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Fall Fund Drive


Family Perlidae - Common Stoneflies

Claassenia sabulosa Stonefly - Perlesta stonefly - Acroneuria abnormis Stonefly -species? - Paragnetina immarginata - female Acroneuria abnormis 6006898 Plecoptera - Perlesta xube unidentified Plecoptera - Perlesta Paragnetina immarginata
Kingdom Animalia (Animals)
Phylum Arthropoda (Arthropods)
Subphylum Hexapoda (Hexapods)
Class Insecta (Insects)
Order Plecoptera (Stoneflies)
Superfamily Perloidea
Family Perlidae (Common Stoneflies)
Other Common Names
Golden Stoneflies, Golden Stones
world's largest stonefly family (fifth largest in our area): 2 subfamilies with 84 spp. in 15 genera in our area(1) [74 in the lower 48 states(2)] and almost 1000 spp. in 52 genera worldwide(3)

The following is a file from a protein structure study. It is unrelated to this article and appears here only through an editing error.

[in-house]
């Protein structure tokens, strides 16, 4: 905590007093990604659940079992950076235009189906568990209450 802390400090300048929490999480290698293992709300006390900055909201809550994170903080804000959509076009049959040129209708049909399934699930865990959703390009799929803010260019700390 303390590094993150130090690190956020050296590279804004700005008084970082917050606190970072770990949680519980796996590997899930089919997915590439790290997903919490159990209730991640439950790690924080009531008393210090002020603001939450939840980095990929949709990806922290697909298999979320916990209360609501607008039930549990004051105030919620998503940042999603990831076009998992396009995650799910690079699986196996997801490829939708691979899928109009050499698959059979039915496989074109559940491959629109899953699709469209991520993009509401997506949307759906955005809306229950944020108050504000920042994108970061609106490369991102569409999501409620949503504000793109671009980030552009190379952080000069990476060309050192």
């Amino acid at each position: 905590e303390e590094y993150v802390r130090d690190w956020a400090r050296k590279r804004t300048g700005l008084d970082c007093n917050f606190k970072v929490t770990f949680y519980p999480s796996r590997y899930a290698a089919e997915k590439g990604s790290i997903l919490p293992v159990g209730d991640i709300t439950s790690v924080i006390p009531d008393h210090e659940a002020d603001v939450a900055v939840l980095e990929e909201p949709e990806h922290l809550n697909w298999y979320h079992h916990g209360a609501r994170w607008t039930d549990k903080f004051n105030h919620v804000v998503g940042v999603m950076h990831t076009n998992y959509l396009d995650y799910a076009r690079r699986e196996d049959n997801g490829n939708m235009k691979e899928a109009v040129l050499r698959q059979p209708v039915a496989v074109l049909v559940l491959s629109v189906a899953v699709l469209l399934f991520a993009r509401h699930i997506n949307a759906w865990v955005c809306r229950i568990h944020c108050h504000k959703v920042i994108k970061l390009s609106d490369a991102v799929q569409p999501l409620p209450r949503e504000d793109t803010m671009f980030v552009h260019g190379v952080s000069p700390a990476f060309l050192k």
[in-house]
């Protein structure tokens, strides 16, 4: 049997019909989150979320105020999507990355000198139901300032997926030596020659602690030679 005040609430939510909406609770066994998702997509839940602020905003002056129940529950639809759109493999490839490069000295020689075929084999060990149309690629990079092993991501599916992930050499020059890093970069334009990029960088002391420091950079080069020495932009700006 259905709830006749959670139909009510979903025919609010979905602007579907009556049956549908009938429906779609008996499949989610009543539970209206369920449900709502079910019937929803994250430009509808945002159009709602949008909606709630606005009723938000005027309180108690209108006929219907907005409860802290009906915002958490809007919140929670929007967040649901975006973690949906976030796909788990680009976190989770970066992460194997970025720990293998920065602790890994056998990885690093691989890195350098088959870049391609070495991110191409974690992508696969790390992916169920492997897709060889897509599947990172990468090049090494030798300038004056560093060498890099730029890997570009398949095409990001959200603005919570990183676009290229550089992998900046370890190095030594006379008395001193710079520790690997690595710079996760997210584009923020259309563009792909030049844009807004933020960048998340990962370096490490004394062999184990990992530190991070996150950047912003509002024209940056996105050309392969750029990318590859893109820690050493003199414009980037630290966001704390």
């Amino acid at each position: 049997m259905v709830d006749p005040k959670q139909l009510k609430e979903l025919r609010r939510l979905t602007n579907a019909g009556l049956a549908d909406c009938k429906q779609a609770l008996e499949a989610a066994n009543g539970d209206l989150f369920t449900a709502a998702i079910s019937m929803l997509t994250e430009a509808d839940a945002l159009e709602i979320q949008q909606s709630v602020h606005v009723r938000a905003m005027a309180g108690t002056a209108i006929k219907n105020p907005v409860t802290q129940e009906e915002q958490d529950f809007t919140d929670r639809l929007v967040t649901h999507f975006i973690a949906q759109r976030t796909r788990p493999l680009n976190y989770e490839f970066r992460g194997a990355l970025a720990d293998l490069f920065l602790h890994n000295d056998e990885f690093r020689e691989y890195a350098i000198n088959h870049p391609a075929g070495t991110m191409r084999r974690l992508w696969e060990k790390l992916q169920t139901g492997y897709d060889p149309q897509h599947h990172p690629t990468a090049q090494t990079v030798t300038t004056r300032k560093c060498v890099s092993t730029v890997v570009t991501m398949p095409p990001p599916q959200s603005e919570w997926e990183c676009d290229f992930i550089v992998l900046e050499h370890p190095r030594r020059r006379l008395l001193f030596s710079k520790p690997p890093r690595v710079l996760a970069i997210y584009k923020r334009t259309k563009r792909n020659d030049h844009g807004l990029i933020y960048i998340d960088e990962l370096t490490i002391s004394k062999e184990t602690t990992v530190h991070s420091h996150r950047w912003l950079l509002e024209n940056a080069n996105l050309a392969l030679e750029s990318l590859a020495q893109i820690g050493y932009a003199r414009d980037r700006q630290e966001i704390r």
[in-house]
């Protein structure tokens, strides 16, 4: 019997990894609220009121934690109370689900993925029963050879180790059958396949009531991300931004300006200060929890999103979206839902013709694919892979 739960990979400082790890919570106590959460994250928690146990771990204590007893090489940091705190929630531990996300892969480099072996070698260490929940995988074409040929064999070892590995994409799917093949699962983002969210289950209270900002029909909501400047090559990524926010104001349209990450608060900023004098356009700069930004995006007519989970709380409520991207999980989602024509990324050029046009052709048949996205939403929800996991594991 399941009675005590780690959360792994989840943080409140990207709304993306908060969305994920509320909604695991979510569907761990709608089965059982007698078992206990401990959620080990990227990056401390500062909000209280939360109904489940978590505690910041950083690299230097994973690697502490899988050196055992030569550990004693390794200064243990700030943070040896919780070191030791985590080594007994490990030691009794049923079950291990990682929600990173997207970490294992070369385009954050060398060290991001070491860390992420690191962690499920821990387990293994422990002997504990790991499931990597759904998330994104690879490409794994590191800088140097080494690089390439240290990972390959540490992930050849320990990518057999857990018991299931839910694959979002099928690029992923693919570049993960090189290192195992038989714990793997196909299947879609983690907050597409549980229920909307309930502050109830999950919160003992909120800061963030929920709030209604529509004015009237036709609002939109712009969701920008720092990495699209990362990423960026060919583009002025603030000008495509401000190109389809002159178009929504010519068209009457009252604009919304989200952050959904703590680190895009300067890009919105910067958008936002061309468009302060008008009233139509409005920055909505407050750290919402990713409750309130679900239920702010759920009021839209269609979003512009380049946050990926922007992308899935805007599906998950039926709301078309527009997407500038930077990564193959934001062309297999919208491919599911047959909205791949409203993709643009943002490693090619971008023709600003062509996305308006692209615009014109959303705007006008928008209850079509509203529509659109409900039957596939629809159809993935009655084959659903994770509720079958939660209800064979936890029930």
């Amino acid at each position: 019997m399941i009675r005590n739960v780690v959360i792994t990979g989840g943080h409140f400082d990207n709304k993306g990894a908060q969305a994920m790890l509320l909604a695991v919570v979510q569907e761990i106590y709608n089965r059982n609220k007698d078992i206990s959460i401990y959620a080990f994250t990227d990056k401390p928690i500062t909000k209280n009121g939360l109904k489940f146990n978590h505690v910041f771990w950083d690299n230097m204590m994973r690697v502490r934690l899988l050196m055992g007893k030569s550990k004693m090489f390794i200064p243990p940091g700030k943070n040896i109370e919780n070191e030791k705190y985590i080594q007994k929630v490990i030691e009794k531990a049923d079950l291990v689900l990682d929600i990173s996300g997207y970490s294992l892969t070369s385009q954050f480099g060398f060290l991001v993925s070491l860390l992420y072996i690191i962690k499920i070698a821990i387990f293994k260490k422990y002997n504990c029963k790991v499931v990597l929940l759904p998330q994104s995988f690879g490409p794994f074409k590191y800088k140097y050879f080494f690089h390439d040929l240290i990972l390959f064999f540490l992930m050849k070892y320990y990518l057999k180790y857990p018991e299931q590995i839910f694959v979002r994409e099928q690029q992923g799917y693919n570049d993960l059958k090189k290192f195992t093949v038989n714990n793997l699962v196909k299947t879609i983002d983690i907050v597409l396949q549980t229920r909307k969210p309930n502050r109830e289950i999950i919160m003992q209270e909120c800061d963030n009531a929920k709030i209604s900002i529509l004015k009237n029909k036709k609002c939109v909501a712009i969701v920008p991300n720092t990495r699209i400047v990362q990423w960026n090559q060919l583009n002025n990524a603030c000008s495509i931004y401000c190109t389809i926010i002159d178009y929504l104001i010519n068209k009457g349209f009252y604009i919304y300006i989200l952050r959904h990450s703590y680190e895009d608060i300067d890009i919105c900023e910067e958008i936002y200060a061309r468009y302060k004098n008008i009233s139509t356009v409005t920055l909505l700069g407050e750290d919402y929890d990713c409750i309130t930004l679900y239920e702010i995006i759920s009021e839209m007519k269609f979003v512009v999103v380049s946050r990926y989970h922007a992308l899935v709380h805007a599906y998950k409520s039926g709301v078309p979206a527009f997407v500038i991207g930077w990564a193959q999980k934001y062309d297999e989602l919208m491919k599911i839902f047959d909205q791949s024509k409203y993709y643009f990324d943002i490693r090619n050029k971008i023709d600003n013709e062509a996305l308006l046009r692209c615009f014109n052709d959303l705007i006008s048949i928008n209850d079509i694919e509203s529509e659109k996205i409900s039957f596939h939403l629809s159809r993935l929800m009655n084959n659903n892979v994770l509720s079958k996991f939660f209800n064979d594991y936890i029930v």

adult length 9-40 mm
Adult: variably yellowish to brownish (but not green); anal area of forewing lacks rows of cross veins; ventral surface of thorax with remnants of branched nymphal gills, usually immediately behind bases of legs
Nymph: yellowish to brown with prominent dark pattern on dorsal surface of head and thorax; thoracic segments wider than long, and legs thick, giving a stout-bodied robust appearance; ventral thoracic gills profusely branched; paraglossae extend beyond glossae
"A close-up view of the tip of the abdomen is often the best way to determine genus (and perhaps species). A dorsal view of the terminalia is probably best for males, and a ventral view of the last few abdominal segments is best for females." --Lloyd Gonzales
worldwide (except Australia & parts of Africa); throughout NA(3)
nymphs often under large stones in streams and rivers
adults emerge in spring and present April to September
nymphs prey mainly on small aquatic invertebrates; may eat detritus and algae; adults do not feed
See Also
Adult Pteronarcyidae have two or more cross veins in anal area of forewing, and nymphs have gills on first two abdominal segments as well as thoracic gills. Nymphs of Chloroperlidae and Perlodidae have thoracic gills (single or double) not profusely branched.